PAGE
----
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City life makes birds smarter and healthier

June 10th, 2024

Urban development is one of the major threats to biodiversity across the globe, yet some animals appear to thrive in our cities. To find out more about the ups and downs of city life, a team of scientists joined forces with 50 Barbados bullfinches for a series of experiments. What they found suggests that city birds are bolder, smarter, and apparently healthier. But does city life contain hidden costs?

Cities are expanding all around the globe, and this often leads to habitat loss and pollution as the surrounding countryside turns into suburban neighbourhoods. ALAN (Artificial Lights At Night), for example, drive insects away, which gives the birds that feed on them no other option but to leave as well [1]. However, some species like the rock pigeon have long been thriving in our cities, and many studies suggest that there might be differences between members of the same species depending on whether they live in urban or rural areas [2]. This idea is nothing new. Many of us will have read Aesop’s story about the city mouse and the country mouse, where the latter feels so scared after a close encounter with dogs in a human household that it swiftly returns to a peaceful existence in the countryside. Yet a 2016 study suggests that the situation looks very different for birds.

The researchers involved in this study wanted to find out which characteristics set urban birds apart from their country cousins, and how they adapt to make the most of this unnatural landscape. To investigate this question, the scientists caught 50 Barbados bullfinches from 8 different areas in their native range. These areas ranged from completely wild to urban settings, and as such represent all degrees of human contact that the birds would experience across the island. Firstly, the scientists tested how bold each finch was. Boldness was measured by offering birds a dish full of tasty seeds and measuring how long it took them to feed. This test was repeated three times, and then a novel object was placed next to the dish. Taken aback by this unfamiliar addition, some birds hesitated, and some didn’t approach the seeds at all, thus identifying them as more or less ‘neophobic’; scared of the new.  

Scientists also measured the finches’ ability to solve problems by presenting them with two puzzles which they had to work out to gain treats. Using food to get animals interested in the tasks presented to them is a common technique to assess their intelligence, and many such experiments have been done on crows and jackdaws [3]. For these puzzles, bullfinches were given 15 attempts each, and the average time they took to get to the reward was used to measure their problem-solving ability. Lastly, the researchers assessed the birds’ immune response on their last day of captivity in order to learn more about their health. This was done by injecting the finches with a harmless substance and seeing how long it took their bodies to respond to its presence.  

In the end, this experiment produced clear results: city birds are not only better than their wilder relatives at solving problems, but also have a better immune response. Urban bullfinches are also bolder, but unexpectedly more neophobic. These differences are striking if we think that they solely depend on the birds’ postcode, and they give us an insight on the compromises that animals need to make in order to endure human expansion. Another study discovered similar characteristics, like increased neophobia, in woodpecker finches living in harsh and unpredictable environments [4], suggesting that for many species city life doesn’t exactly pay off. Their quick immune response, for example, could also indicate that they are exposed to more pathogens [5], which most likely hide themselves in human waste.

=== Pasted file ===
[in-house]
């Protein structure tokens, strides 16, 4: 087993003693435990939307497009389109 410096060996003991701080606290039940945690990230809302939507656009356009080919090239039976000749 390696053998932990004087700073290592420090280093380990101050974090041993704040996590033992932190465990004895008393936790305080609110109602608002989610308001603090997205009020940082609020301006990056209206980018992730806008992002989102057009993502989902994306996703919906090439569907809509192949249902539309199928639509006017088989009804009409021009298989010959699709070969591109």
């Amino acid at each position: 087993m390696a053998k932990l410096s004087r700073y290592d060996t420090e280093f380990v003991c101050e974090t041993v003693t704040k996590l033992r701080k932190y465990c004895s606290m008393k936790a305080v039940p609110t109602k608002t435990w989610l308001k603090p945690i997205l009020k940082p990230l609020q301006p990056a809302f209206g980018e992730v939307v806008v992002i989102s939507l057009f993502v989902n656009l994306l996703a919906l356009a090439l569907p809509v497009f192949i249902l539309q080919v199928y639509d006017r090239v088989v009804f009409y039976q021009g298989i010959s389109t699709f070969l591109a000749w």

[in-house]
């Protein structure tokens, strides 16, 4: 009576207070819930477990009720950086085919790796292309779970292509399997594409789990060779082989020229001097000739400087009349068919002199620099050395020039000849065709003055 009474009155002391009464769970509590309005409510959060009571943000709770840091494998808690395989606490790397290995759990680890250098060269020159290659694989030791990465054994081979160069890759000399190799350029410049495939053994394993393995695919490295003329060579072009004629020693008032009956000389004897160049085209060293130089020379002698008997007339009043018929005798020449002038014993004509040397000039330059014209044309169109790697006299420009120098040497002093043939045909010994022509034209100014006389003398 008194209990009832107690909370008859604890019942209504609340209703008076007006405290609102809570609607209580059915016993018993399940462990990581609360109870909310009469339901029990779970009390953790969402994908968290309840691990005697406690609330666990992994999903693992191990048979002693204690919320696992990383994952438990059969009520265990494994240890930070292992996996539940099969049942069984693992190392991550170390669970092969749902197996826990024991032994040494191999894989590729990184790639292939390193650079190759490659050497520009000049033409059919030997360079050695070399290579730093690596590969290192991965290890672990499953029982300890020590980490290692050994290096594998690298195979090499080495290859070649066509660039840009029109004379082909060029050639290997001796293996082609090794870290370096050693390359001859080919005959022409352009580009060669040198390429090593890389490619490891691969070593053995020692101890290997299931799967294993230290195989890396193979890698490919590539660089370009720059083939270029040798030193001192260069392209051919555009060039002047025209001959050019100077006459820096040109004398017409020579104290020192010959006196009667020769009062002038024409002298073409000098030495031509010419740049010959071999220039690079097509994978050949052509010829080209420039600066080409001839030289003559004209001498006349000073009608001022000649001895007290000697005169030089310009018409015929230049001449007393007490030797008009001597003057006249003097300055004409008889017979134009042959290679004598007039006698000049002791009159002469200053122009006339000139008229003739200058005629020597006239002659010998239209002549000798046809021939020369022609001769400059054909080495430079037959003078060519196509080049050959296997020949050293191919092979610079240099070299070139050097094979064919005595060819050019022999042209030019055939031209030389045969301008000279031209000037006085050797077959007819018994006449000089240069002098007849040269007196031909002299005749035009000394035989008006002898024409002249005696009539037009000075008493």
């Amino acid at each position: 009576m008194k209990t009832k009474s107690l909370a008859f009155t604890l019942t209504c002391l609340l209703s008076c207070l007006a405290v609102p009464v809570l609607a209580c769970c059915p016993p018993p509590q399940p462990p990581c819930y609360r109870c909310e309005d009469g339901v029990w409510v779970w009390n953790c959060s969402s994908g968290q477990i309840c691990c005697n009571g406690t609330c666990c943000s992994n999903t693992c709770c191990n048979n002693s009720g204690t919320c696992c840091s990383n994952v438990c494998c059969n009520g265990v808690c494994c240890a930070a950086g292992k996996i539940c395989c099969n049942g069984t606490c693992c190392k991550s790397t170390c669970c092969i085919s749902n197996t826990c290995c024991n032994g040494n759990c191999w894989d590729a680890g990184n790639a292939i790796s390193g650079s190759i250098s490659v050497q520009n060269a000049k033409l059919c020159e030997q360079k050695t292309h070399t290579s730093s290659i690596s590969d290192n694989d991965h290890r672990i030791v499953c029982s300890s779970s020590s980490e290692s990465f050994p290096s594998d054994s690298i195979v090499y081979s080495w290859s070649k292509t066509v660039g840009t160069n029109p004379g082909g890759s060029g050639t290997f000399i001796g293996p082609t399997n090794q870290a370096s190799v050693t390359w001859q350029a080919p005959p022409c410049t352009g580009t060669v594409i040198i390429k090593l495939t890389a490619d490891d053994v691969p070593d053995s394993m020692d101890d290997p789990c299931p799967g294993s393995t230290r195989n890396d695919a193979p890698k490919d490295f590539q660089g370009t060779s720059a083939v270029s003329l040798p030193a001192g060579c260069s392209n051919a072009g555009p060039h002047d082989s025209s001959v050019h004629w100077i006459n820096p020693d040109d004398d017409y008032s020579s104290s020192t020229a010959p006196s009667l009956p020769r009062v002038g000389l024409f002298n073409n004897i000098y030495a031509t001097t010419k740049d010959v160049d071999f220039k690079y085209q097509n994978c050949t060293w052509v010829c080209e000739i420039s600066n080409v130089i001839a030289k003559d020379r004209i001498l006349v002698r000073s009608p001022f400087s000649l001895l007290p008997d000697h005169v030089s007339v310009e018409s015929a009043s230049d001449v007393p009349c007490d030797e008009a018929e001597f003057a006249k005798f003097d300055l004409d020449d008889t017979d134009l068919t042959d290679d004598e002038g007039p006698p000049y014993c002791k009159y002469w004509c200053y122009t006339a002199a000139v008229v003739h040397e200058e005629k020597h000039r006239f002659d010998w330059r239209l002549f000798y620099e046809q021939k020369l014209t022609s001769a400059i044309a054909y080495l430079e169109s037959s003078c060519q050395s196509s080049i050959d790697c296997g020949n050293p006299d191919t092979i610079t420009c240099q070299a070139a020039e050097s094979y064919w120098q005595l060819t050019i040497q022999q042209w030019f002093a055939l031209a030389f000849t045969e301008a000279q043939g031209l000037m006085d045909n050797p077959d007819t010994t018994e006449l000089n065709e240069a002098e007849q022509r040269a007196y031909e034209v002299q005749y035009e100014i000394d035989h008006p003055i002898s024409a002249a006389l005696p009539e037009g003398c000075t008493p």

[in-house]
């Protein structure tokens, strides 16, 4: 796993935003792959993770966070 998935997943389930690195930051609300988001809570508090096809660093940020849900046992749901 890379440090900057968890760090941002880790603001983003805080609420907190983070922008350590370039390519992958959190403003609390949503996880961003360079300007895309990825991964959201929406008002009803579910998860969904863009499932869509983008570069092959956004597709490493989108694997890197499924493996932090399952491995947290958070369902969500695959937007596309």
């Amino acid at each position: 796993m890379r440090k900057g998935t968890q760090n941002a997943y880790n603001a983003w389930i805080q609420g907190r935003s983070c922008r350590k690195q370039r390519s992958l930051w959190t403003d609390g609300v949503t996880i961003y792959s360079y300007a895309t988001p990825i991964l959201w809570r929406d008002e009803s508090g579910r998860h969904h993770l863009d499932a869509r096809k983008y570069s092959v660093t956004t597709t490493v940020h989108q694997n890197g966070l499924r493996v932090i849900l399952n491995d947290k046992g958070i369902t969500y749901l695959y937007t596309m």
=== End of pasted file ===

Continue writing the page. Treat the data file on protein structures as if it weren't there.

Overall, this study furthers our understanding of how urban expansion is impacting birds, and suggests that cities present unique challenges that animals need to overcome before enjoying the perks of city life. If you want to make life easier for these intrepid birds, there are a number of things you can do. Avoiding littering and regularly cleaning bird feeders prevents birds from getting ill and infecting others. Additionally, switching light off after it gets dark is good to encourage insects and the animals that feed on them.  


Translating Science article by Maria Giulia Checchi.


  1. Owens, A., Cochard, P., Durrant, J., Perkin, E., and Seymoure, B. (2019). Light Pollution Is a Driver of Insect Declines. SSRN Electronic Journal.
  2. 2. Santini, L., González-Suárez, M., Russo, D., Gonzalez-Voyer, A., von Hardenberg, A., and Ancillotto, L. (2018). One strategy does not fit all: determinants of urban adaptation in mammals. Ecology Letters 22, 365–376.
  3. 3. Emily Faun Cory (2016). The Rooftop Raven Project: An Exploratory, Qualitative Study of Puzzle Solving Ability in Wild and Captive Ravens.
  4. 4. Tebbich, S., and Teschke, I. (2014). Coping with Uncertainty: Woodpecker Finches (Cactospiza pallida) from an Unpredictable Habitat Are More Flexible than Birds from a Stable Habitat. PLoS ONE 9, e91718.
  5. 5. Albery, G.F., Carlson, C.J., Cohen, L.E., Eskew, E.A., Gibb, R., Ryan, S.J., Sweeny, A.R., and Becker, D.J. (2022). Urban-adapted mammal species have more known pathogens. Nature Ecology & Evolution 6, 794–801.

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